Personal life and off-course activitiesEdit

Kerr made an appearance on an episode of the third season of Donald Trump's television series The Apprentice in 2005. In 2006, Kerr married businessman Erik Stevens. Kerr and Stevens maintain a residence in Scottsdale, Arizona. One of her sponsors is Mutual of Omaha, which donates money to her breast cancer research foundation every time she places third or better.[20]

Kerr partnered with Pride Mountain Vineyards in Napa, California, to launch her Curvature wine label with the 2006 vintage. She has also launched a new wine venture, Kerr Cellars, with winemaker Helen Keplinger, beginning with a 2013 vintage. The label now produces Pinot noir and red and white Bordeaux blends. In 2013, she passed the Court of Master Sommeliers level I test.[21]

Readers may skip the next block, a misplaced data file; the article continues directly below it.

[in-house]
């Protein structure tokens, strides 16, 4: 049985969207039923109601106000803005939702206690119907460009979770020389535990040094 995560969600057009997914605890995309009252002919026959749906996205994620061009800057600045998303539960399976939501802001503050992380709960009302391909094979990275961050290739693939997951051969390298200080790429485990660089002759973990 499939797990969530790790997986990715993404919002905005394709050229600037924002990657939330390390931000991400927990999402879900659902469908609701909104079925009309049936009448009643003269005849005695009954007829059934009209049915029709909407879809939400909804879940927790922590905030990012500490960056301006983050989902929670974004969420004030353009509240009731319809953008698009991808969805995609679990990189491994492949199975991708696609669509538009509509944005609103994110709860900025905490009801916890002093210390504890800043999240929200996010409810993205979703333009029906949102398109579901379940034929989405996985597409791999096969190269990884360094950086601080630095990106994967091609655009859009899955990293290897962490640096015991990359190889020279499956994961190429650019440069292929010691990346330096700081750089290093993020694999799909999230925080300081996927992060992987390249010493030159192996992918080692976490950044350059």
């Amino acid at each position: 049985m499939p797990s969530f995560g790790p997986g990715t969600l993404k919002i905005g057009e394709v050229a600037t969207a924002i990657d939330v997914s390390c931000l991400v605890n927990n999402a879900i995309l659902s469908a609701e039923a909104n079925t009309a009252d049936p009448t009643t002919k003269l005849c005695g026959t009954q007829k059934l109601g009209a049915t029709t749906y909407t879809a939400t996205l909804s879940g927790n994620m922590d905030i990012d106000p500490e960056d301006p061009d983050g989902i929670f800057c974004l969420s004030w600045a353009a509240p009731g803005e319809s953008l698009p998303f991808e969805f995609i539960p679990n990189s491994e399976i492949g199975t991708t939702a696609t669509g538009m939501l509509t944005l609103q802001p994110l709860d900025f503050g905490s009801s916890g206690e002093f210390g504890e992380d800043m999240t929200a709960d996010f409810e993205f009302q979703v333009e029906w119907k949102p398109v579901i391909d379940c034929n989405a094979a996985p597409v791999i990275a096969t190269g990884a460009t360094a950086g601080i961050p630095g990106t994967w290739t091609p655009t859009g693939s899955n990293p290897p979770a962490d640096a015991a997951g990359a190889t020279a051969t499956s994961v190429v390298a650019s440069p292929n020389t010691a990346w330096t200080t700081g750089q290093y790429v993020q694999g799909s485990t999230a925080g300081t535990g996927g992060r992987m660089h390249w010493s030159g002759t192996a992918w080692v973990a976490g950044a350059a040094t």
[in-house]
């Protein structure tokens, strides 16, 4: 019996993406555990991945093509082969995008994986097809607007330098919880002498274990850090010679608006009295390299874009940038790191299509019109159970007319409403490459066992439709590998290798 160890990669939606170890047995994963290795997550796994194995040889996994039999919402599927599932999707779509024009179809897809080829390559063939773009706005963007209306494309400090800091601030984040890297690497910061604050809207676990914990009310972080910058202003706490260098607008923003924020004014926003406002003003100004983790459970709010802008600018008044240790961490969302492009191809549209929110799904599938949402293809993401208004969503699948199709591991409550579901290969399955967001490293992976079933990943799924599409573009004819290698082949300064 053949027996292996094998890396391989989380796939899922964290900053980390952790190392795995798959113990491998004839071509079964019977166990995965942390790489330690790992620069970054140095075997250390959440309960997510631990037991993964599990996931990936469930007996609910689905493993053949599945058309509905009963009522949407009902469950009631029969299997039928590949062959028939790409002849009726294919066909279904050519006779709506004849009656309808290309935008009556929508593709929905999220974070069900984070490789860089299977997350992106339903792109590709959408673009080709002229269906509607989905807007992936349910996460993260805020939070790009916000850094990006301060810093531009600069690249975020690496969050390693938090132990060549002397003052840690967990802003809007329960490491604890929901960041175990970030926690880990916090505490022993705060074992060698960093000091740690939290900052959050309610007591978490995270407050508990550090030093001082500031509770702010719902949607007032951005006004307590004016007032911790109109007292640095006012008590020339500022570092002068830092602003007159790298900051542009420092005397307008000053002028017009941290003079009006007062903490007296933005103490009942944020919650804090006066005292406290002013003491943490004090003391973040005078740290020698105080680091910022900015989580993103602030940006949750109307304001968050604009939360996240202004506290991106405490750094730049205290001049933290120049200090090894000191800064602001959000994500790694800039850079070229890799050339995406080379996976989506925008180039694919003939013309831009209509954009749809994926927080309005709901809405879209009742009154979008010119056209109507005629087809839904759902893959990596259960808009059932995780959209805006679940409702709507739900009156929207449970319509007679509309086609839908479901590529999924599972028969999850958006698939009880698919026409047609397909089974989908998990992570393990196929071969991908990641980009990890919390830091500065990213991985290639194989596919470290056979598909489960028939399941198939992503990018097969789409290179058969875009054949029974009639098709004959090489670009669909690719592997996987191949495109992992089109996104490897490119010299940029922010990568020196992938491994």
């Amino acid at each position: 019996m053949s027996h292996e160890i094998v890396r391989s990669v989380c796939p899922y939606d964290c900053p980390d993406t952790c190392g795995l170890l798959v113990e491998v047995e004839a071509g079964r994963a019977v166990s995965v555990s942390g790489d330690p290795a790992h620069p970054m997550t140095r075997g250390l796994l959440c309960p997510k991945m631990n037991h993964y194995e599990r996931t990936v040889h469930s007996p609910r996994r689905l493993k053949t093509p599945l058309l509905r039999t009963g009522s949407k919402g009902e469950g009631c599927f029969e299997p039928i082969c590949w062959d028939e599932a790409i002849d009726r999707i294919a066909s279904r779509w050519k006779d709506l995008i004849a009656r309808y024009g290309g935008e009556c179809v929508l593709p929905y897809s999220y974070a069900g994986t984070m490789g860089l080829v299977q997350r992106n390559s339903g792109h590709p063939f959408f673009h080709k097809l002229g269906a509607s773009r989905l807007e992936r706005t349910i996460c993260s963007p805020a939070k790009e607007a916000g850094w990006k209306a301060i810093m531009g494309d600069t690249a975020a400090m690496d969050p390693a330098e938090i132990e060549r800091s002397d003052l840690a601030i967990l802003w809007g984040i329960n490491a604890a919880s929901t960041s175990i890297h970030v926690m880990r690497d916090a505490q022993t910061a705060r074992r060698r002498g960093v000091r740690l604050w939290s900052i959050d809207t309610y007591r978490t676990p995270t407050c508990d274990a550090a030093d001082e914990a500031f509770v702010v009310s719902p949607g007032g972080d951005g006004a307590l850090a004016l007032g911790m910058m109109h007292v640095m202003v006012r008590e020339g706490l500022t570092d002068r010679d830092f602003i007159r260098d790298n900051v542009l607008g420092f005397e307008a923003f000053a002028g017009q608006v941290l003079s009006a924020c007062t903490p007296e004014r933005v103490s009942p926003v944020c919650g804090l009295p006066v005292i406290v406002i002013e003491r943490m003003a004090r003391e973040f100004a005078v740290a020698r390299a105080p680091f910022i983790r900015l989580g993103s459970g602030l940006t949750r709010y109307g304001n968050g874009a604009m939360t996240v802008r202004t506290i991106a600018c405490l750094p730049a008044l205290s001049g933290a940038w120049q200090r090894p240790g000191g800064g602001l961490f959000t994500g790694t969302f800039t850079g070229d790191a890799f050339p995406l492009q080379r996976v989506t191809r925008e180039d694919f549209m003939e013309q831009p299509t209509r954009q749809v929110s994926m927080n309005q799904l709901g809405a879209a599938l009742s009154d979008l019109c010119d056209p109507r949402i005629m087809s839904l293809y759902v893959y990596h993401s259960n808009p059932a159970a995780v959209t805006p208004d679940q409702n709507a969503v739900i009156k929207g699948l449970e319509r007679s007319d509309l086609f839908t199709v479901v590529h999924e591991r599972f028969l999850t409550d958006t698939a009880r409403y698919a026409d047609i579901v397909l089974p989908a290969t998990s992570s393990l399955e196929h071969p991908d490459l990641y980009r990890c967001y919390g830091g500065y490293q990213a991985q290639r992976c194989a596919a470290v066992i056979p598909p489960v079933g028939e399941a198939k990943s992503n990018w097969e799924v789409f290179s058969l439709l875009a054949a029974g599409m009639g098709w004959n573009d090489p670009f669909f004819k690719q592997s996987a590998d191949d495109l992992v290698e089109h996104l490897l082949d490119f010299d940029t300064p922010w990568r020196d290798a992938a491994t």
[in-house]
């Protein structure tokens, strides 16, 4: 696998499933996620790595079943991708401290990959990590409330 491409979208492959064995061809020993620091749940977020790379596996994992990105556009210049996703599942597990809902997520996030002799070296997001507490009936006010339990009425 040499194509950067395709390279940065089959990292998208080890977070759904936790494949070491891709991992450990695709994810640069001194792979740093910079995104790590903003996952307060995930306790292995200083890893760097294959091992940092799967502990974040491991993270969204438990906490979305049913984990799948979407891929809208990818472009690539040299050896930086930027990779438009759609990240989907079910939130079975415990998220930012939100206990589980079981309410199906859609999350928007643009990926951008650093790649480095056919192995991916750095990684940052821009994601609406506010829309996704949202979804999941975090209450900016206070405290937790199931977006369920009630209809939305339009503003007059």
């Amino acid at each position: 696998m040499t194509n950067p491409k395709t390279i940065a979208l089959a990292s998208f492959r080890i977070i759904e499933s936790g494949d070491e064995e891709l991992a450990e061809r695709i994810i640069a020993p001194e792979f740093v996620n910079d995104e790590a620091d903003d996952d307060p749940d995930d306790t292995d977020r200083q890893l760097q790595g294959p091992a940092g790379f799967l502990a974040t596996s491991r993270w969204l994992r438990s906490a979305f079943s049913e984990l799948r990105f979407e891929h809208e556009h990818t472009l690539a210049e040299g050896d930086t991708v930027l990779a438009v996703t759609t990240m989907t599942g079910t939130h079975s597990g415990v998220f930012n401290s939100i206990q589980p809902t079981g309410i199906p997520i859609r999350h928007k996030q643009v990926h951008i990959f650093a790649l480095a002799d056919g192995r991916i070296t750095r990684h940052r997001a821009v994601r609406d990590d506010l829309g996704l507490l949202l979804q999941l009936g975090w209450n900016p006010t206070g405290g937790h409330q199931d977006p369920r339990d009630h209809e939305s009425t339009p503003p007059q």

On December 8, 2013, Kerr and Stevens welcomed their first child, a son named Mason, via a surrogate.[22]

Professional wins (28)Edit

LPGA Tour wins (20)Edit

Legend
Major championships (2)
Other LPGA Tour (18)
No. Date Tournament Winning score To par Margin of
victory
Runner(s)-up Winner's
share ($)
1 Apr 21, 2002 Longs Drugs Challenge 66-72-67-75=280 −8 1 stroke   Hee-Won Han 135,000
2 Apr 17, 2004 LPGA Takefuji Classic 69-67-73=209 −7 Playoff   Seol-An Jeon 165,000
3 Jun 20, 2004 ShopRite LPGA Classic 66-68-68=202 −11 1 stroke   Paula Creamer (a)
  Giulia Sergas
195,000
4 Sep 5, 2004 State Farm Classic 69-63-63-69=264 −24 1 stroke   Christina Kim 180,000
5 May 8, 2005 Michelob ULTRA Open at Kingsmill 68-68-68-72=276 −8 5 strokes   Jill McGill 330,000
6 Aug 28, 2005 Wendy's Championship for Children 68-67-66-69=270 −18 1 stroke   Paula Creamer
  Annika Sörenstam
165,000
7 May 7, 2006 Franklin American Mortgage Championship 67-69-66-67=269 −19 2 strokes   Pat Hurst
  Lorena Ochoa
  Angela Stanford